A male staff member came out and said “she” wanted me to come back inside and get my things, because “we’re not responsible for your possessions.” There was also an issue that someone had been smoking a Black & Mild inside the store, and “she” thought that person was me.  He identified her as “the owner.”

I put my half-smoked smoke on a ledge, went back inside, and found Dianne. I asked her, if I were to take my things, leave my coffee at the table, and go out and finish my smoke; would my coffee still be there when I came back?  My concern was lest staff throw it out.

She said, “What I want to do is refund your coffee and have you leave the store, because it’s illegal to bring lit tobacco products inside the store.” Two or three staff jumped in and told her I was not the person who’d done that.

Now, a Black & Mild is an inexpensive cigar with a strong vanilla scent to it. There’s never any ignoring its presence, nor any doubt about who, if anyone, has one.  I’ve not had one in my possession for years, and if I had had this time, she certainly would have noticed it during our first conversation.

I re-posed my original question. She answered, “Once you’ve paid for your coffee and have it, it’s your possession.  We’re not responsible for your possessions.  If someone drinks from it, or puts something in it, while you’re outside, we’re not responsible.”

I had no concern about any such thing. In fact, on two previous occasions, I’ve come back from a smoke break to find someone else drinking my coffee.  So much for how much attention staff normally pay to customers’ conduct.

All this emphasis on “We’re not responsible for your possessions” suggests that the store may carry an oxymoronic grudge against me for the events of April 3, 2014.[3] I have not reported those here, and don’t want to now, lest I change the subject or presume to read minds. But Rosa alluded to the same events when she spoke to me on September 12.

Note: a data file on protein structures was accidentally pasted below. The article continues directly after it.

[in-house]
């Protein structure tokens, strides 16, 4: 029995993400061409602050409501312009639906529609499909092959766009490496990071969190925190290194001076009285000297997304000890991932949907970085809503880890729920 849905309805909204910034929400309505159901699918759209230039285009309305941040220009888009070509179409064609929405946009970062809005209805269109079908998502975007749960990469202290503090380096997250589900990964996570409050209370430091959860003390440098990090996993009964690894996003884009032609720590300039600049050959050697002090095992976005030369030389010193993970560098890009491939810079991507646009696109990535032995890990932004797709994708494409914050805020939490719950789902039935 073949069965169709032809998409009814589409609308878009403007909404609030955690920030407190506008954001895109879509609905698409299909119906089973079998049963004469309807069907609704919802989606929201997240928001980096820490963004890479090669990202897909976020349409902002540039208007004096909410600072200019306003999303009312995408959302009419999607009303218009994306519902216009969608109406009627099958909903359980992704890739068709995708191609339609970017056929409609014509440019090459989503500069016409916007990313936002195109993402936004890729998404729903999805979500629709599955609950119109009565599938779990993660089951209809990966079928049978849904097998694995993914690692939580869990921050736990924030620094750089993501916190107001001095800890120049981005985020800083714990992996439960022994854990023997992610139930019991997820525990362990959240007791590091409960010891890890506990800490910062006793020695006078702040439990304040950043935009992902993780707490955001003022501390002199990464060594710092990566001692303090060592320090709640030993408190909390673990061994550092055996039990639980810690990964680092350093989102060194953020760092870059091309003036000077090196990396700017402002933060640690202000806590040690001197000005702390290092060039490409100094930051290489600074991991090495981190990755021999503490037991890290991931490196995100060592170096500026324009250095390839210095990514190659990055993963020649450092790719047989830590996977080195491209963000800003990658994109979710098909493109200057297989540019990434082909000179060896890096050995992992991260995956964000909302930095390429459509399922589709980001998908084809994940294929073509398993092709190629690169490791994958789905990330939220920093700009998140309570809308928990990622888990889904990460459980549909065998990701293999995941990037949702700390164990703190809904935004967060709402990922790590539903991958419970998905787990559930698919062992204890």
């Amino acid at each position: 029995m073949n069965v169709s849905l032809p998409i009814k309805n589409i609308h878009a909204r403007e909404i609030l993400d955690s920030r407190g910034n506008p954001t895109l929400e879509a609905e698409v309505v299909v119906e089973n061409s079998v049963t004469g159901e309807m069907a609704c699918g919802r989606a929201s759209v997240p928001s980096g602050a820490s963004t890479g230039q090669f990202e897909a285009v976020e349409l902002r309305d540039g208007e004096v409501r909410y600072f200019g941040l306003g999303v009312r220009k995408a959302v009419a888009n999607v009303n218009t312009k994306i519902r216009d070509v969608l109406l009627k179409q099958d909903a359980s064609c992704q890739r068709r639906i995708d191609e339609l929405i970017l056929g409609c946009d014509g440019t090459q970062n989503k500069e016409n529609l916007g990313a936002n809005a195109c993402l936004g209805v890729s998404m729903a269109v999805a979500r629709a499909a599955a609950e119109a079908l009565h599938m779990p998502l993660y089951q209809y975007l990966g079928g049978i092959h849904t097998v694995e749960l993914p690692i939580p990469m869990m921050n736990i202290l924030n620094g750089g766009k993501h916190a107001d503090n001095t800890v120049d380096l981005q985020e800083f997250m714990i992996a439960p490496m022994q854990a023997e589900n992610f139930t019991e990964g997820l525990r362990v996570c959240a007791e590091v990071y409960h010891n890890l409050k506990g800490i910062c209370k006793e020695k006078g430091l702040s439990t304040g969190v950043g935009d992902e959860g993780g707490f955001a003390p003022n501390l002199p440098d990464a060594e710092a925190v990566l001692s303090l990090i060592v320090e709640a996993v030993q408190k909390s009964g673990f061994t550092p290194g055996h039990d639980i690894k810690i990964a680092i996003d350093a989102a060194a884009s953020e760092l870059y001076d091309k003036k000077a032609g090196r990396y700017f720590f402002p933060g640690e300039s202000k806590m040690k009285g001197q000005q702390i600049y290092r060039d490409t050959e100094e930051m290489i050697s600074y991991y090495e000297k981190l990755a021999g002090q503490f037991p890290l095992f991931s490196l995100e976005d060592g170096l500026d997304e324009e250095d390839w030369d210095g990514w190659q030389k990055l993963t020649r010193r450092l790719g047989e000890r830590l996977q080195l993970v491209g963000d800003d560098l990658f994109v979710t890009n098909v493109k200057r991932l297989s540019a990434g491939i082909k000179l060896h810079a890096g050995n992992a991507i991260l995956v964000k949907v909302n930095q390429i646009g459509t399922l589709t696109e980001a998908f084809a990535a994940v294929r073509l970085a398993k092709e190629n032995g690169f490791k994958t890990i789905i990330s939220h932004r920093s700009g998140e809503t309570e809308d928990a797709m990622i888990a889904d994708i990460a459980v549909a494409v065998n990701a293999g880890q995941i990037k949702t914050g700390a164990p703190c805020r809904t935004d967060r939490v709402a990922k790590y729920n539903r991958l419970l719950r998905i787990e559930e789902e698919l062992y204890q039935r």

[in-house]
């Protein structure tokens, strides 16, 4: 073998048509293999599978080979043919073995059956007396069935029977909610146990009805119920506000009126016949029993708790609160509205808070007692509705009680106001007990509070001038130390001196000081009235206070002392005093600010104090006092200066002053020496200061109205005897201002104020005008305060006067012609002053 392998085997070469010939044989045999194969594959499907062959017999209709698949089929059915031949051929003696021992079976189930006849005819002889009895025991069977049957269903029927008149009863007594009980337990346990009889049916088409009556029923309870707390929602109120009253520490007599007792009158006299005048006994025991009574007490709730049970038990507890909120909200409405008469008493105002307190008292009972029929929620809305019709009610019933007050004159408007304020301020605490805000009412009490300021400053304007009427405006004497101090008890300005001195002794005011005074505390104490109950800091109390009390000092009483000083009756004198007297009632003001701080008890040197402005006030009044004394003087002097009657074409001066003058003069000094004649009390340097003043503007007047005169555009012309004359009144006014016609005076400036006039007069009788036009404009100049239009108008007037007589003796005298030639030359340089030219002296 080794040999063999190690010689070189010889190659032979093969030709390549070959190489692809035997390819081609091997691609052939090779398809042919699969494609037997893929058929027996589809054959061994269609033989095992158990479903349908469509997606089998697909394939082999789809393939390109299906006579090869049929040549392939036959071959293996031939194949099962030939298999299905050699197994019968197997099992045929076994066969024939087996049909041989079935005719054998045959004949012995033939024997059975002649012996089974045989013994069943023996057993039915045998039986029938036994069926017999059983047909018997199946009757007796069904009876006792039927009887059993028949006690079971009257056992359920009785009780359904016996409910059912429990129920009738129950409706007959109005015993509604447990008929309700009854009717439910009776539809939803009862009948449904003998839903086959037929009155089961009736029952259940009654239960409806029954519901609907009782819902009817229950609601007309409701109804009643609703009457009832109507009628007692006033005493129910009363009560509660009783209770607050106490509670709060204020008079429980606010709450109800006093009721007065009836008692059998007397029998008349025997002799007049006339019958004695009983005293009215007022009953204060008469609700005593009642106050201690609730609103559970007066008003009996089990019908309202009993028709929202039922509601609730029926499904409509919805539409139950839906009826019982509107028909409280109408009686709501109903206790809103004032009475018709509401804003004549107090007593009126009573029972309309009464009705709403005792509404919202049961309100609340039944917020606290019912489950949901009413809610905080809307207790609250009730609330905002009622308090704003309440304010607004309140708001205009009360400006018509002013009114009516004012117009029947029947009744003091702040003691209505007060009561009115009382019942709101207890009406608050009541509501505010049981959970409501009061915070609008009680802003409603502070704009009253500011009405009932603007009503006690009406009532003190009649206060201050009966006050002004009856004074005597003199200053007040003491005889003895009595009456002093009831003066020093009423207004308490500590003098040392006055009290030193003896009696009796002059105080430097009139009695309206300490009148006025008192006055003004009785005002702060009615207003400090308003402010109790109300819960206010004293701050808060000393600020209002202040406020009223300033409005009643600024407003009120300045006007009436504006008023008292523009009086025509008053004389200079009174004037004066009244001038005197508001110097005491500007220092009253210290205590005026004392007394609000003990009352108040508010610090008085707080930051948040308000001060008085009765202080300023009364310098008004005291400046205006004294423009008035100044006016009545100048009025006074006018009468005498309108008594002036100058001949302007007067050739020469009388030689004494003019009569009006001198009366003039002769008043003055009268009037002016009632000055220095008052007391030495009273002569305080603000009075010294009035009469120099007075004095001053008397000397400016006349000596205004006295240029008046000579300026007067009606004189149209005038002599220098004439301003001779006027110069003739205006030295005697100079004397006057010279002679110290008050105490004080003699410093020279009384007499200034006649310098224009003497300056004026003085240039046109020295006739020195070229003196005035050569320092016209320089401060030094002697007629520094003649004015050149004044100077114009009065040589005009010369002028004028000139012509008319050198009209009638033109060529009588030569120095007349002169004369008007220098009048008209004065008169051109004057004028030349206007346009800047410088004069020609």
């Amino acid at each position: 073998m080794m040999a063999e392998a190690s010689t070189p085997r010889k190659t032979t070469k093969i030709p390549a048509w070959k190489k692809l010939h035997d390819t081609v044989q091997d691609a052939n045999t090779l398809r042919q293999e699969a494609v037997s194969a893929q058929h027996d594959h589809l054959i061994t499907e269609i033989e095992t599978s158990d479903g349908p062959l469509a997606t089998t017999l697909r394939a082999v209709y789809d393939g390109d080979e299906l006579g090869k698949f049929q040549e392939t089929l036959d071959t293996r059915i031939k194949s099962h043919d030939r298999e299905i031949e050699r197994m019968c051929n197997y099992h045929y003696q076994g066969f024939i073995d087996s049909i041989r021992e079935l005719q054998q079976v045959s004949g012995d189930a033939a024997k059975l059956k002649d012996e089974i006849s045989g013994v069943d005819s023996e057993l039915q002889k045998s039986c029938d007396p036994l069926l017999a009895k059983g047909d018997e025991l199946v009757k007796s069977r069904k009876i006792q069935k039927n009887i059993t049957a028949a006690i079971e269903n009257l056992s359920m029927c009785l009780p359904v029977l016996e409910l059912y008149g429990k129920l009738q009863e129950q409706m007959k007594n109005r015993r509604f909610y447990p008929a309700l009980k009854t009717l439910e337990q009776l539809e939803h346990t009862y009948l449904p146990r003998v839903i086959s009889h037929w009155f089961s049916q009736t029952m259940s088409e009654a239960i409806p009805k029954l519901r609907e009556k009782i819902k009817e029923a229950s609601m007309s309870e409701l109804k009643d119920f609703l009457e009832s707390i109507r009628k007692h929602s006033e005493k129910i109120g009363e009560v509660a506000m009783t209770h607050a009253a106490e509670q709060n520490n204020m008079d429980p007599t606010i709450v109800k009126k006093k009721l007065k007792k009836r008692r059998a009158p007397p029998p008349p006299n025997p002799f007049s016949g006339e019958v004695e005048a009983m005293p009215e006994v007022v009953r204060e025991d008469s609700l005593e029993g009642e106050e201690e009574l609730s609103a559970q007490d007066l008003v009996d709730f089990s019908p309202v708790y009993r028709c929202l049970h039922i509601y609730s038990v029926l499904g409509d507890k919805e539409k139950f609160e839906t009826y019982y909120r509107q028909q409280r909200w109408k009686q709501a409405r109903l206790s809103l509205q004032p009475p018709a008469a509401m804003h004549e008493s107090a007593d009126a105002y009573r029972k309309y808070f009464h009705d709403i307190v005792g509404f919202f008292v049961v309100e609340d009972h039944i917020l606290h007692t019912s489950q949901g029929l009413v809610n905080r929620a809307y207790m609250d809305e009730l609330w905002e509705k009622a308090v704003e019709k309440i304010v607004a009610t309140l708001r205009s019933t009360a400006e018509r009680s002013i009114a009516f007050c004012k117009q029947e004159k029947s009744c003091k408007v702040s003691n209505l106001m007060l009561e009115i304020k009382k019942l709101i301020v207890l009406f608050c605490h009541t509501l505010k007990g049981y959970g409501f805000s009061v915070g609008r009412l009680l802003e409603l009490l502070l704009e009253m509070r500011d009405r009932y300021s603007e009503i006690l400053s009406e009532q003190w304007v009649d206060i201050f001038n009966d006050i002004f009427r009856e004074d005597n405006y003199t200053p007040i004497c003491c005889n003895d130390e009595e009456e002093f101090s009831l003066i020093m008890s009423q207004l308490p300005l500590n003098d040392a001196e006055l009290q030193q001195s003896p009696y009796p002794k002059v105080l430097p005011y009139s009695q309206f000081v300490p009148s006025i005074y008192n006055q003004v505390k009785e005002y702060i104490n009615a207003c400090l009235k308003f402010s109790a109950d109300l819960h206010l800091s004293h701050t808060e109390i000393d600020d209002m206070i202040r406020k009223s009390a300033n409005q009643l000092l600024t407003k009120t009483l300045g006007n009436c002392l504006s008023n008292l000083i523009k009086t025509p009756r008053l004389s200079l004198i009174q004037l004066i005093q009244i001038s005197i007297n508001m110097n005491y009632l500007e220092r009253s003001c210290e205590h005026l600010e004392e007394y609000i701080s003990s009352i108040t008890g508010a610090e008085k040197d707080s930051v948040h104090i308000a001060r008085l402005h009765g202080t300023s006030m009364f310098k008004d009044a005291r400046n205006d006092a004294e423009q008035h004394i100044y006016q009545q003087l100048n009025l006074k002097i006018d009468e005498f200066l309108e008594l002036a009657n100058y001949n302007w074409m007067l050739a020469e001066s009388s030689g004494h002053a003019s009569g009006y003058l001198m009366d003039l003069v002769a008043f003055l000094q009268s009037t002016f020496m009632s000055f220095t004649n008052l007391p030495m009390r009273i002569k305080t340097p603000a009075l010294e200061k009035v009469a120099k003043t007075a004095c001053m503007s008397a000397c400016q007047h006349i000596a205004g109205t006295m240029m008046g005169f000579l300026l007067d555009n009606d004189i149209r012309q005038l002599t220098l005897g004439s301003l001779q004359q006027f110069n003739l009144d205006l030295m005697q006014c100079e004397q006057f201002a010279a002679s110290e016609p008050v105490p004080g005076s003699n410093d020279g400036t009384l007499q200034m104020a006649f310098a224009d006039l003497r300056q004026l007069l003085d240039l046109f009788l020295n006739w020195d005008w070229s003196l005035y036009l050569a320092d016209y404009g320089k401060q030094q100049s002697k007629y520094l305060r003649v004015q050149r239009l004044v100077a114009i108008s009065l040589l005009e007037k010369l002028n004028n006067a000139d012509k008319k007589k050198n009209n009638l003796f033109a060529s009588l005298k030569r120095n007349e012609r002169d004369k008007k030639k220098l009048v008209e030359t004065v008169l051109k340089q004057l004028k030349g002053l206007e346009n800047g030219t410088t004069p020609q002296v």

I left my coffee at the table, put on my backpack and picked up my bags, and went back outside and finished my smoke. When I came back in, I drank my coffee; left my things at the table when I went to the counter for my refill; put that at my table, picked up all my belongings, went back outside for a smoke; came back inside, drank my coffee, and left.

“FAIRLY DEBATABLE” is a legal term describing a question about which “reasonable persons can disagree.” The next question becomes, what’s reasonable?  Is it reasonable to expect me to take all my possessions outside with me when I leave my coffee to have a smoke?  Would it be reasonable to require me, rather than placing my possessions at any table at all, to keep them all with me when I first stand in line?  What about when I go to the counter to get my refill; should I have to take them all with me at that time, too?  After all, that’s an ideal time for a perpetrator to victimize them; on one occasion I stood at the counter waiting for my refill 35 minutes.

Should the normal customer, or any customer, be required to take his or her possessions along when one uses the bathroom? Many, especially homeless ones as I’ve seen, do.  But  as I remarked just a little less than a year ago,[1] “One of the few shreds of dignity left to me is that I don’t have to take my bags with me into the bathroom.”

THE SERENITY PRAYER: “God, grant me the serenity to accept the things I cannot change, the courage to change the things I can, and the wisdom to know the difference.”

If you would get on your feet, you will face obstacles.  Events and people will knock you down, put stumbling blocks before you, and step on you.  You may deal with prejudices and a “historical context.”  You alone choose what will distract or stop you — or whether, instead, you’ll keep on.

To become un-homeless, I must focus my emotional energies wholly on achieving my dreams.  Get my own job.  Get my own place.

Does McDonald’s discriminate against the homeless? I don’t know, and don’t much care.  The question is immaterial to my goals in life.

Related: The Gestapo librarian
Related:  Life in the outer darkness

[1]Must I work for Rent-A-Bum?
[2]Exceptional horoscopes update 2014-10-20
[3]That story is told in the 12/15/18 post, “I shoulda had somebody crack your head open.”  Up to 10/07/14, no one but staff had ever molested my things.  I should think that if staff molests someone’s belongings, then, yes, the store has become responsible.

(Originally posted 2014-10-18.)

2 thoughts on “Does McDonald’s discriminate against the homeless?